Consumer prices in the U.S. increased by slightly less than expected in the month of April, the Labor Department revealed in a report released on Thursday.
The Labor Department said its consumer price index rose by 0.2 percent in April after edging down by 0.1 percent in March. Economists had expected consumer prices to climb by 0.3 percent.
The modest increase in consumer prices was partly due to a rebound in energy prices, which surged up by 1.4 percent in April after plunging by 2.8 percent in March.
Gasoline prices jumped by 3.0 percent during the month, more than offsetting decreases in prices for electricity and natural gas.
Excluding food and energy prices, core consumer prices inched up by 0.1 percent in April after rising by 0.2 percent in the previous month. Core prices had been expected to rise by 0.2 percent.
The uptick in core consumer prices was partly due to a continued increase by the shelter index, which rose by 0.3 percent in April after climbing by 0.4 percent in March.
Prices for household furnishings and operations, personal care, tobacco, medical care, and apparel also increased, while prices for used cars and trucks, new vehicles, recreation, and airline fares declined.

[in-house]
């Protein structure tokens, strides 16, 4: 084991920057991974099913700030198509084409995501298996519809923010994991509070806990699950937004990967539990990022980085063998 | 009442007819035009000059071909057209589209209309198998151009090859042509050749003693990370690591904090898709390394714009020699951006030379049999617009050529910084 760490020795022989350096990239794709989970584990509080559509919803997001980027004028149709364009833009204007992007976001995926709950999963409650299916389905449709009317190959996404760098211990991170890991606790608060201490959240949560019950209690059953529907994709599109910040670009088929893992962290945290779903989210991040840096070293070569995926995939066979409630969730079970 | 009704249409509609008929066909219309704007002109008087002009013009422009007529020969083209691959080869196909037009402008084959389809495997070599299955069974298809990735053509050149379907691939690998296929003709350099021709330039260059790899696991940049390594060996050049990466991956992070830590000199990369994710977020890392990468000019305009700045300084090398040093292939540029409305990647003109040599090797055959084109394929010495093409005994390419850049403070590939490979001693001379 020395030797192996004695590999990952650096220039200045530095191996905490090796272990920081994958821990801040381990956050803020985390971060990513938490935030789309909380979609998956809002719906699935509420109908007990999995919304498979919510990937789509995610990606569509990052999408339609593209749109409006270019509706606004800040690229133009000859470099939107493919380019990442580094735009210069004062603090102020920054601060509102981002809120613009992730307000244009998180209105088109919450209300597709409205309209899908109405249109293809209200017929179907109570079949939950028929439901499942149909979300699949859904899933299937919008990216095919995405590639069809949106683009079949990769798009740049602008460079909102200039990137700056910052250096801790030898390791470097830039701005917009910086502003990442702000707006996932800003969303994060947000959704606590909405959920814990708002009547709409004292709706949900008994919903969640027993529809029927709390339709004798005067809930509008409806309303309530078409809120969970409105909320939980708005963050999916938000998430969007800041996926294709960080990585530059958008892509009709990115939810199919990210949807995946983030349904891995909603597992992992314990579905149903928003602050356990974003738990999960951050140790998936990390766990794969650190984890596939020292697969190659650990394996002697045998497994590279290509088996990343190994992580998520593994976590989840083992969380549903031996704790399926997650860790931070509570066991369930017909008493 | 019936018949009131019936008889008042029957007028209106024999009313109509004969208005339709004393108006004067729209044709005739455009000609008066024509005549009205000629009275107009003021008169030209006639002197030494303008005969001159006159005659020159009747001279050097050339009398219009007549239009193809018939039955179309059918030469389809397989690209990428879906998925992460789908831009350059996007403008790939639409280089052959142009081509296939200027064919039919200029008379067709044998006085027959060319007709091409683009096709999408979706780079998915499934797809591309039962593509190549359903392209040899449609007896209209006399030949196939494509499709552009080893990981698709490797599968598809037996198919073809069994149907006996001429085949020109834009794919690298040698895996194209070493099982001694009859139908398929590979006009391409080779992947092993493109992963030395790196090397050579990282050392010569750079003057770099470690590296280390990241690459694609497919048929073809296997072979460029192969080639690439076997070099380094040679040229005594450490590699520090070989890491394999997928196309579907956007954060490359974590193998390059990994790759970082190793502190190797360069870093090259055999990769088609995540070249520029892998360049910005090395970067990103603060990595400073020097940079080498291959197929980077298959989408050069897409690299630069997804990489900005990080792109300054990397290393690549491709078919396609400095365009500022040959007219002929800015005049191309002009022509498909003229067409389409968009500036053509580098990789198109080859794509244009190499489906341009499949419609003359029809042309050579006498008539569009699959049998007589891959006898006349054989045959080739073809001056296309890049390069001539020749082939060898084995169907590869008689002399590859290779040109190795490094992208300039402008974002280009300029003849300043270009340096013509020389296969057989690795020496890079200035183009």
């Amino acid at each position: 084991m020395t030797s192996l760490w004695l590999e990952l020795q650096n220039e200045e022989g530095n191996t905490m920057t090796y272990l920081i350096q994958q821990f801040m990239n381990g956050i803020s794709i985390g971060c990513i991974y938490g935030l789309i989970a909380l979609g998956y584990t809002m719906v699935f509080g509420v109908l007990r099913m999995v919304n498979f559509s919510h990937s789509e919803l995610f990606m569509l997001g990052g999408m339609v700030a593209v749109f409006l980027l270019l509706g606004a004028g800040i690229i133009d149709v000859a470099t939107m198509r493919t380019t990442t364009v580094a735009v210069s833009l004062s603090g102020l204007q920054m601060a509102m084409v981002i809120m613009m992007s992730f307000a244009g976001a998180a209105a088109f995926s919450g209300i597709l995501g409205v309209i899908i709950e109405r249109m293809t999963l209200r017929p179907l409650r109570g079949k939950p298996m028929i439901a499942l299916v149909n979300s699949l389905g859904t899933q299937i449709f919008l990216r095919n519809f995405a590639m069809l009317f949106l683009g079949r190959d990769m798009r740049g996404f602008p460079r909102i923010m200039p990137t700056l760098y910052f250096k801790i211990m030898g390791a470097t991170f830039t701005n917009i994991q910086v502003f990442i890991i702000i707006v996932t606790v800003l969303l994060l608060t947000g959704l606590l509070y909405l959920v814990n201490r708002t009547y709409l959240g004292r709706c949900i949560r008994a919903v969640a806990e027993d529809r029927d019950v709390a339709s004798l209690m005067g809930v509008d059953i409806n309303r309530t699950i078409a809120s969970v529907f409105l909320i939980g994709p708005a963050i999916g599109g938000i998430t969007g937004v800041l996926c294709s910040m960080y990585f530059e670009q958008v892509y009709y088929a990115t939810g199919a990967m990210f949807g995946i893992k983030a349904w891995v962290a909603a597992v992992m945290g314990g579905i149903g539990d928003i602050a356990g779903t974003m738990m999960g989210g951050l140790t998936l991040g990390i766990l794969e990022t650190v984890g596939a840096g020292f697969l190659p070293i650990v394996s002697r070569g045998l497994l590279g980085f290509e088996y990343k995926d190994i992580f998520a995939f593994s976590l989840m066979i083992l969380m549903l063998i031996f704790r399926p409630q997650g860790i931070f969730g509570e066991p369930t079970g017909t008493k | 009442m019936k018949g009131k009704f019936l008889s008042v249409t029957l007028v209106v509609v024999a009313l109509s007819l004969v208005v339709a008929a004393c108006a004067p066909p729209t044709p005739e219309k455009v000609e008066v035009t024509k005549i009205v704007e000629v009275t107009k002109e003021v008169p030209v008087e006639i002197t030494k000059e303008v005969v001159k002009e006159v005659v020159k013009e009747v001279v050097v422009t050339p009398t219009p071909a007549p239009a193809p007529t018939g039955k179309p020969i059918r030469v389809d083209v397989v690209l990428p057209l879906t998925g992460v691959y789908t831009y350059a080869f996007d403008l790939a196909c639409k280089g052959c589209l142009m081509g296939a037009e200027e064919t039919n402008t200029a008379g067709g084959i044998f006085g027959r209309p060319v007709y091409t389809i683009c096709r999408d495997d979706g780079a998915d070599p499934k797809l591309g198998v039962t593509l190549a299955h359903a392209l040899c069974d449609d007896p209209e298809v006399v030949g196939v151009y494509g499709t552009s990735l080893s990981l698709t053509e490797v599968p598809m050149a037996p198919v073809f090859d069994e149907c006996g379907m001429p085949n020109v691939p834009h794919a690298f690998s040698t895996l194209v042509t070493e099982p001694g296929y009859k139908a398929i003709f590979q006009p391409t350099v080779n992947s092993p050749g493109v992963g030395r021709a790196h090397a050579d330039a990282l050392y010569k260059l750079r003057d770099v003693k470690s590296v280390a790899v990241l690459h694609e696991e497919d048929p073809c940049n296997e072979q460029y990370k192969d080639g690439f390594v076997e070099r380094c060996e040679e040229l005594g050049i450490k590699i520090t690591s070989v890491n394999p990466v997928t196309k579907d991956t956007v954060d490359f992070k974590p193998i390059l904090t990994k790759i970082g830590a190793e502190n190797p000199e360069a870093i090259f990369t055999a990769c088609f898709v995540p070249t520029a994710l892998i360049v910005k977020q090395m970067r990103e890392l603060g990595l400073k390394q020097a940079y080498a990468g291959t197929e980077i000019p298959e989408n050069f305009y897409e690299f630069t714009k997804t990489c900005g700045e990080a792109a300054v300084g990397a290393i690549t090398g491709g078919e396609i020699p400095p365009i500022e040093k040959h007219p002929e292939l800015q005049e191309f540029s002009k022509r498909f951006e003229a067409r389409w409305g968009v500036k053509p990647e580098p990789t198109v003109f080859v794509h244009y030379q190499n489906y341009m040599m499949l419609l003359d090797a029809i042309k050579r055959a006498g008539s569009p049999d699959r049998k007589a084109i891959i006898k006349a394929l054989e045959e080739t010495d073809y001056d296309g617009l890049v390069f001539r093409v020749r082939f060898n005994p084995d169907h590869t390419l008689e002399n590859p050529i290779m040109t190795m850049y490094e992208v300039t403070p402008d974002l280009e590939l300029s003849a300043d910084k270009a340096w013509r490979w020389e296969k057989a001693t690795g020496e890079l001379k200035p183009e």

Michael Pearce, Senior U.S. Economist at Capital Economics, said the smaller than expected increase in core prices suggests that the recent surge in underlying inflation is fading.
“Even so, core inflation on the Fed’s preferred PCE measure has still accelerated faster than Fed officials anticipated just a few months ago, which will keep the Fed on track to raise interest rates again in June,” Pearce said.
Compared to the same month a year ago, consumer prices were up 2.5 percent in April, reflecting an acceleration from the 2.4 percent growth in March.
The annual rate of growth for core consumer prices in April was unchanged from the previous month at 2.1 percent.
A separate report released by the Labor Department on Wednesday showed a modest uptick in producer prices in the month of April.
The Labor Department said its producer price index for final demand inched up by 0.1 percent in April after rising by 0.3 percent in March. Economists had expected prices to edge up by 0.2 percent.
Core producer prices rose by 0.2 percent in April after climbing by 0.3 percent in the previous month. The increase in core prices matched economist estimates.